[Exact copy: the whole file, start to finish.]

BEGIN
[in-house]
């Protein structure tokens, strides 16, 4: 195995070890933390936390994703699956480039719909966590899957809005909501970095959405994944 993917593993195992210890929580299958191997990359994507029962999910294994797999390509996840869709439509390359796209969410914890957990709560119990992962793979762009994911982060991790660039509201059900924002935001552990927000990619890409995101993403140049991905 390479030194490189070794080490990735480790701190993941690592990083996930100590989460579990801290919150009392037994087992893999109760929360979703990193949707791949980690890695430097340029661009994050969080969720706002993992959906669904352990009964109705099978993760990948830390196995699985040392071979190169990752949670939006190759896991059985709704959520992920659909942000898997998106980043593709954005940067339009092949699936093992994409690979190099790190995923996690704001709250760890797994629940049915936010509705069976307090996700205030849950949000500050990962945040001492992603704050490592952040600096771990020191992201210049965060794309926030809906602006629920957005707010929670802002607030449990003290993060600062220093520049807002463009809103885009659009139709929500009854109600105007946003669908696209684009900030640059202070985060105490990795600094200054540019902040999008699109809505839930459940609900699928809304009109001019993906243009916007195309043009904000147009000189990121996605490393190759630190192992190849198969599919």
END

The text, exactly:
[in-house]
């Protein structure tokens, strides 16, 4: 195995070890933390936390994703699956480039719909966590899957809005909501970095959405994944 993917593993195992210890929580299958191997990359994507029962999910294994797999390509996840869709439509390359796209969410914890957990709560119990992962793979762009994911982060991790660039509201059900924002935001552990927000990619890409995101993403140049991905 390479030194490189070794080490990735480790701190993941690592990083996930100590989460579990801290919150009392037994087992893999109760929360979703990193949707791949980690890695430097340029661009994050969080969720706002993992959906669904352990009964109705099978993760990948830390196995699985040392071979190169990752949670939006190759896991059985709704959520992920659909942000898997998106980043593709954005940067339009092949699936093992994409690979190099790190995923996690704001709250760890797994629940049915936010509705069976307090996700205030849950949000500050990962945040001492992603704050490592952040600096771990020191992201210049965060794309926030809906602006629920957005707010929670802002607030449990003290993060600062220093520049807002463009809103885009659009139709929500009854109600105007946003669908696209684009900030640059202070985060105490990795600094200054540019902040999008699109809505839930459940609900699928809304009109001019993906243009916007195309043009904000147009000189990121996605490393190759630190192992190849198969599919």